If You Think Climate Politics In the US Are Crazy, Wait Till You See What Just Happened in Australia
The latest addition to the Australian climate circus? Al Gore.
Hold on to your hats! Australia's already-bizarre carbon price adventures veered into the utterly surreal overnight.
Picture this: an eccentric billionaire mining baron, most famous outside Australia for commissioning a replica of the Titanic, appearing alongside the world's most recognizable climate campaigner and former US vice president, Al Gore, to announce Australia's relatively new carbon tax will be scrapped, and a new emissions trading scheme proposed, effectively screwing over the sitting conservative prime minister, Tony Abbott, who is hell-bent on getting rid of carbon legislation altogether.
It's a big blow to a prime minister who said recently in Canada that he has "always been against" an emissions trading scheme, and believes fighting climate change will "clobber the economy."
For watchers of Aussie politics, it was a visual feast of weirdness. For US readers, imagine—I don't know—industrialist Charles Koch jumping on stage with writer and activist Bill McKibben and you're getting close.
Al Gore has shared a press conference podium, and political common ground, with many influential leaders in his time, but Clive Palmer must be among the most unexpected. The mining magnate's upstart political group, the populist center-right Palmer United Party (PUP), was elevated to the Australian political heavyweight class during last year's national elections, and is now on the verge of holding the balance of power in the Australian Senate, or upper house—a position that possesses outsized power to wheel and deal with a government intent on getting laws passed.
That has meant all eyes are on Clive, who owns a nickel refinery and large swathes of land laced with coal and iron ore, along with several jets and resorts: not the climate's most likely hero.
A bit of backstory: Abbott took office last year after campaigning relentlessly to "scrap the toxic tax" and do away with the other parts of the carbon price legislation introduced by former-PM Julia Gillard. The carbon tax would have finally transitioned into a fully-fledged emissions trading scheme in mid-2015. Since the election, Australia's conservative government led by Abbott has been gearing up to axe the entire package for good.
Under Tony Abbott's replacement plan, the package would be scrapped in favor of a policy called "Direct Action", which critics say will do little to address carbon emissions, and cost taxpayers a hell of a lot of money. The repeal will certainly pass the lower house, but getting Clive Palmer on side was crucial to its passage through the Senate.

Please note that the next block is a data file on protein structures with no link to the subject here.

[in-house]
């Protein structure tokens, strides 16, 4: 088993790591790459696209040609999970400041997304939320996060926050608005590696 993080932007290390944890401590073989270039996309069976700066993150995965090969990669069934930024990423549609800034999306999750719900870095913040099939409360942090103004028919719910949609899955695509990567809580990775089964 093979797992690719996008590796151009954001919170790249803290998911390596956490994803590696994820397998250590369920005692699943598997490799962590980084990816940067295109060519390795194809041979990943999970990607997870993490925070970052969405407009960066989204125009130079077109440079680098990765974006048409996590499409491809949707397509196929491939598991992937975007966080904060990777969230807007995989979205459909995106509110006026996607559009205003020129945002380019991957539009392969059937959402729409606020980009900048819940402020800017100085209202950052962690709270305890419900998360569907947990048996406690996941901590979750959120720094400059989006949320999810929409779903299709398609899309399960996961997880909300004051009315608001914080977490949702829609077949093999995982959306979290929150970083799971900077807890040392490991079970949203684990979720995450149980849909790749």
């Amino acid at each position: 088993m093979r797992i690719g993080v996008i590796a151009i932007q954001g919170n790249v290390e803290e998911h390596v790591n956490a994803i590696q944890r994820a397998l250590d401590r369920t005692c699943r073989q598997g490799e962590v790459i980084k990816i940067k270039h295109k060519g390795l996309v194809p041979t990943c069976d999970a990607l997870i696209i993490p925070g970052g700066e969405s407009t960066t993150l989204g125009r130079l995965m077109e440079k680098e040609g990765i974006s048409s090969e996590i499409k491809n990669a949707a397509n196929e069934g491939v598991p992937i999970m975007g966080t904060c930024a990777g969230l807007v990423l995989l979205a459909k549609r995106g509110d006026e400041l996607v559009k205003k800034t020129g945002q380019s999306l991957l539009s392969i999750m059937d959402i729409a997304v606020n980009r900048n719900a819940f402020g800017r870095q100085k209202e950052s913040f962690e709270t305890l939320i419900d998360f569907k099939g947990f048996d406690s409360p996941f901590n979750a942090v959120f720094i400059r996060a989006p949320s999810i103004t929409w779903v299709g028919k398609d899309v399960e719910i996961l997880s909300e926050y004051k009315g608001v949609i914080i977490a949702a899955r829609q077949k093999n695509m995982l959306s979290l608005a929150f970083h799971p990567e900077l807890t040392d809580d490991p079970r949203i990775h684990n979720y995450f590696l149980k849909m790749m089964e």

Meanwhile, Clive Palmer, a fantastical maverick-type (an enormous Tyrannosaurus rex presides over one of his golf courses), appears to be enjoying his newly found political power, basically telling Abbott "not so fast." He has indeed agreed to axe the tax, but is now pushing instead to keep some form of emissions trading scheme (which his party will introduce). Palmer's emissions trading scheme would be toothless and non-competitive, at least at first, with the carbon price set to zero until Australia's major trading partners like China and South Korea effect similar schemes.
All of this is made even more baffling since Clive Palmer himself only recently rejected the scientific consensus on climate change, telling the Australian Broadcasting Corporation in April that "There's been global warming for a long time. I mean, all of Ireland was covered by ice at one time... so I think that's part of the natural cycle."
But at this week's performance, he made an incredible about-face:
"Australia has got an opportunity to set a standard which can act as a catalyst for the whole world, to set a fair framework which the world can follow," Palmer said. "As President Obama in the US has shown, great leadership and encouraging all countries to act, Australia needs to do its fair share." Palmer argues that without a trading scheme, Australian businesses will get left behind. Another motivation might be more personal: there's a long-standing distrust between Palmer and Abbott, the prime minister.
Gore, appearing alongside Palmer, fully endorsed what will effectively isolate Tony Abbott, the prime minister, calling Palmer's decision "an extraordinary moment."
"All of these developments add up to the world moving to solve the climate crisis," he said.
But climate change has washed Canberra's corridors of power in political blood for years, and it seems that no matter how hard Tony Abbott tries to finally put it to rest, there's no end in site, writes Lenore Taylor at The Guardian:
It is a dramatic, if slightly confusing, eleventh hour conversion to the climate change cause for Clive Palmer, millionaire would-be coal miner who... just two months ago didn’t seem to think global warming was a thing. After contributing to the downfall of three Australian prime ministers, two opposition leaders and seven years of bitter and acrimonious debate, carbon policy is now presenting yet another prime minister with some serious dilemmas.